Shoe retailer 'Office' latest company to fall victim to cyber attack
Published 29/05/2014 | 16:26
UK shoe retailer Office is the latest company to confirm it has been the victim of a cyber attack.
The London-founded retailer has emailed customers with accounts on their official website, suggesting they change their password and any similar log-in details on other sites after a breach of security.
In a statement, Office chief executive Brian McCluskey said: "I can confirm that the Office website has been the subject of a security breach. We take such a threat very seriously and have been in communication with our customers to advise them of the matter. We can confirm that no credit card, debit card, Paypal or bank details were compromised in any way. In addition we have reported the matter to the relevant authorities."
The high street chain is the latest in a string of businesses to suffer breaches in their online security. Last week eBay announced that a breach in their security had given hackers access to more than 100 million users, but like Office, confirmed that no financial data had been compromised.
Music streaming service Spotify announced it would be pushing out an update of the Android version of their app after a single user account was deemed to have been compromised.
"The protection of customer data is of the utmost importance to us and we are treating this extremely seriously. Our customers remain our number one priority and we are taking all necessary measures to ensure that our website remains secure," said Mr McCluskey.
Internet auction site eBay was criticised for a delayed response to their own cyber breach, with emails to users warning them to change their passwords taking more than a week to be sent out.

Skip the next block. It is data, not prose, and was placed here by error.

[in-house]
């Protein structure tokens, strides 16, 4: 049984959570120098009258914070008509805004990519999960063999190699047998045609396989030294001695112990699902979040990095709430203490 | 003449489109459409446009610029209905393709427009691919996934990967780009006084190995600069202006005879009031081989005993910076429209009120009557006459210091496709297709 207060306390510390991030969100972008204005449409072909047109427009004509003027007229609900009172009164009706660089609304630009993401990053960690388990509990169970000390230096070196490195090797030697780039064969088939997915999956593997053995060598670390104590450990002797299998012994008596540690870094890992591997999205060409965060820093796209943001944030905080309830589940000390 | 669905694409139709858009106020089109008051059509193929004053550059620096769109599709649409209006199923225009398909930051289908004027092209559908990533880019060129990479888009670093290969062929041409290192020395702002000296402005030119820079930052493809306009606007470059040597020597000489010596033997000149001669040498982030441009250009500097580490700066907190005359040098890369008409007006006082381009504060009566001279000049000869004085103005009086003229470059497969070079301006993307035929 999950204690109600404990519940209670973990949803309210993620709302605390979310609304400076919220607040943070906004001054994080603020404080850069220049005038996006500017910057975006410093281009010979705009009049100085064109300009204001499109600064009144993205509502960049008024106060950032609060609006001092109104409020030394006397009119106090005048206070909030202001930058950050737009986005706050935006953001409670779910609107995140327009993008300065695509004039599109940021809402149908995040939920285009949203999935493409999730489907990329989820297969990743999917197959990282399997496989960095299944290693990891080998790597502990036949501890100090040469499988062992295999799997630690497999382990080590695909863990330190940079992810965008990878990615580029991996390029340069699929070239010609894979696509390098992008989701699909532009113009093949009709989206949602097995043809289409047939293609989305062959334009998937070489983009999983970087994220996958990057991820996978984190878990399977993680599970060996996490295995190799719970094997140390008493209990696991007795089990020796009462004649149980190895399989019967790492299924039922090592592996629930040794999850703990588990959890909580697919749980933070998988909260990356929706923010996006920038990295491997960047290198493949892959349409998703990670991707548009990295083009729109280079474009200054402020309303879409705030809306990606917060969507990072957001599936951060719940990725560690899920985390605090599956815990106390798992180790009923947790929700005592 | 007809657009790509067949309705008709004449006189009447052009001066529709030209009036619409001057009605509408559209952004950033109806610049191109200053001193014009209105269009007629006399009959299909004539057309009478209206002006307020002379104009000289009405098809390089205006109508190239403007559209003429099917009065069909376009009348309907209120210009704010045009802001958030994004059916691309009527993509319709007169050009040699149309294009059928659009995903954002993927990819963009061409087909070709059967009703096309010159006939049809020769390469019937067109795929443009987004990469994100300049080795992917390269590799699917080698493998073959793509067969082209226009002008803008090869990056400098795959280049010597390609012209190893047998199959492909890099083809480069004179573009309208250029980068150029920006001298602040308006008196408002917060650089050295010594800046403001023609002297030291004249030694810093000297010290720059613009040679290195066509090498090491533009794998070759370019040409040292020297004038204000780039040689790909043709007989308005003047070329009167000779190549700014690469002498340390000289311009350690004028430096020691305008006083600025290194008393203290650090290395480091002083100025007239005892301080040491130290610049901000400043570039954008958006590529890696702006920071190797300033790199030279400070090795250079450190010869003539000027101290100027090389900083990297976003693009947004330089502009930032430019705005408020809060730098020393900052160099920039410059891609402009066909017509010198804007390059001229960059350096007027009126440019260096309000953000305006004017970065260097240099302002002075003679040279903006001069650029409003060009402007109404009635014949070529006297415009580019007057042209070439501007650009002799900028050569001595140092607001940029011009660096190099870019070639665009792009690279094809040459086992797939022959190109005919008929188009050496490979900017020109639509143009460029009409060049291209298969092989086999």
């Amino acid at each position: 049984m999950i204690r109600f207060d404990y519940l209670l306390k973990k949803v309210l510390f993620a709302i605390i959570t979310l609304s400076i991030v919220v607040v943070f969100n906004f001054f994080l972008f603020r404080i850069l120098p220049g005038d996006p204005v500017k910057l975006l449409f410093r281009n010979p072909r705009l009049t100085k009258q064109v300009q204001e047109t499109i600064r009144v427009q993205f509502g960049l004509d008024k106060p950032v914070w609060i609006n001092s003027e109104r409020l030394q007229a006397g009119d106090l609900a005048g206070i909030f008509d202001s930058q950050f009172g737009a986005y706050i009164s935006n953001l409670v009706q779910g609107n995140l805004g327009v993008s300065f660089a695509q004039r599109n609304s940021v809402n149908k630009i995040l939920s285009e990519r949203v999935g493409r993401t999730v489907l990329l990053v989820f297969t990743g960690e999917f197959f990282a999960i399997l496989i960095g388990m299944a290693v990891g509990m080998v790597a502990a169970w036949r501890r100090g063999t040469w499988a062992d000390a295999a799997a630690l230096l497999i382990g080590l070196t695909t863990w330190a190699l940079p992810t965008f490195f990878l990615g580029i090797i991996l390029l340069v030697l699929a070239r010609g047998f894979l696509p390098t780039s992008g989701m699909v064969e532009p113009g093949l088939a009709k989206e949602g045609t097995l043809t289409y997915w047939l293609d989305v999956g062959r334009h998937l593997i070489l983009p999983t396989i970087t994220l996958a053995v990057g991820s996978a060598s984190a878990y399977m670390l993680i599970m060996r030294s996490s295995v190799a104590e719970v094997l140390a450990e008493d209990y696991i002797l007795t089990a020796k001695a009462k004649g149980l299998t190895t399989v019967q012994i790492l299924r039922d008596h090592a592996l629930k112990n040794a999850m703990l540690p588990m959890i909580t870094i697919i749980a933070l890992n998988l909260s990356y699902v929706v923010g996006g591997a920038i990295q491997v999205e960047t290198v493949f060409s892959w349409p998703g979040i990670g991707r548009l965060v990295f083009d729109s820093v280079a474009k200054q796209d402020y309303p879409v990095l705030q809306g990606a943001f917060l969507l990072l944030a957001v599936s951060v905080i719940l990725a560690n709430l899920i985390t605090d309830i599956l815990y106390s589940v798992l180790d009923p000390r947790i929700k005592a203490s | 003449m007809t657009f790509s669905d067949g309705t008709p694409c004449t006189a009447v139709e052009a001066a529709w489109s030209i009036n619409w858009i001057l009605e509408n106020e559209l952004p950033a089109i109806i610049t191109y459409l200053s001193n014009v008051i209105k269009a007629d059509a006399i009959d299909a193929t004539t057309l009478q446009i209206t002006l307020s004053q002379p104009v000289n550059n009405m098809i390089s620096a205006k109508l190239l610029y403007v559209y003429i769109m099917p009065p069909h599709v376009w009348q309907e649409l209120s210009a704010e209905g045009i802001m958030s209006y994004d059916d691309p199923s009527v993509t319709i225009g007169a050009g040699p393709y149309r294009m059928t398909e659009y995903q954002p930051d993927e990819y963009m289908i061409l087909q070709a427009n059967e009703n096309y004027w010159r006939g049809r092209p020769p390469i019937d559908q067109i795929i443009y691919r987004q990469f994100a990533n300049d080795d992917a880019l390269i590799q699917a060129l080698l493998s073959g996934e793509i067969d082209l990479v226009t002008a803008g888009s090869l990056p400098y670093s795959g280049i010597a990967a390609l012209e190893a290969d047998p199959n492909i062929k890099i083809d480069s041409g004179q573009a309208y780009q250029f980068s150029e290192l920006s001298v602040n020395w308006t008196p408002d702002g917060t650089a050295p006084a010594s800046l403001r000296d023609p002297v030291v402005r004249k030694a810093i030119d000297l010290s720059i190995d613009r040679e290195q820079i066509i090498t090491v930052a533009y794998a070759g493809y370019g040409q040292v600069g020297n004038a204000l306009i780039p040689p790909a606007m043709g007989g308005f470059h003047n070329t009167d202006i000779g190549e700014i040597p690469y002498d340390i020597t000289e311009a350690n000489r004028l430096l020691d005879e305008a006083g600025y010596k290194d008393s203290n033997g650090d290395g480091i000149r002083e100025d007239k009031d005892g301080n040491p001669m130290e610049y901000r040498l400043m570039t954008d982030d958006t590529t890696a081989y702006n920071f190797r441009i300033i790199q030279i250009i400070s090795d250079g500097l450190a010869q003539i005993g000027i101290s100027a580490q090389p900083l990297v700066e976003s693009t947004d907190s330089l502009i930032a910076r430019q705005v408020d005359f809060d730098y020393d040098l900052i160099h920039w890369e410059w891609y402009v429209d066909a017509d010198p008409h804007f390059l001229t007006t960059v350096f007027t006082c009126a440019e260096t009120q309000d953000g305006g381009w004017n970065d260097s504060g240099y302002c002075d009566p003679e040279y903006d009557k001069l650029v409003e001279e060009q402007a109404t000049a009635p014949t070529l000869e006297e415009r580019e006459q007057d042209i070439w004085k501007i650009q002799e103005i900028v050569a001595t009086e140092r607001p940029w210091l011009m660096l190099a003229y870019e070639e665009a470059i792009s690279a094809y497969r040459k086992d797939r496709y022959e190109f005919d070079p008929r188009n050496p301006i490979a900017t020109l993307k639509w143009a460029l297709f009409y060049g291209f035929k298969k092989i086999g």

Security experts believe that the recent spate of breaches are a domino effect, based around web users employing the same passwords across multiple accounts.
TK Keanini, chief technology officer at cyber security analyst Lancope, said: "It seems that we have these announcements on a daily basis these days and, ultimately, consumers are suffering from re-authentication fatigue.
"Not only should they change the login/password on the Office account but if this login/password pair were used elsewhere they should change those in good measure because the attackers will add it to their automated scanning and try and compromise the other accounts where this is used."
Mr Keanini says that this latest attack proves that web security should be improved, despite fears over overcomplicating things for users.
"Asking users to change their password as often as online retailers have asked in the past 12 months is not sustainable. A move to two-factor authentication is required," he said.
Two-factor authentication refers to the system of users having to input two different pieces of data in order to identify themselves and log in. Examples include having to input a password as well as answer a security question.
"The hesitation has been that retailers don't want to make the login process more complicated but I would argue that asking consumers to change their passwords every time breaches occur is not only more of a hassle but downright dangerous because not all users will change unless forced to perform this action on the subsequent session."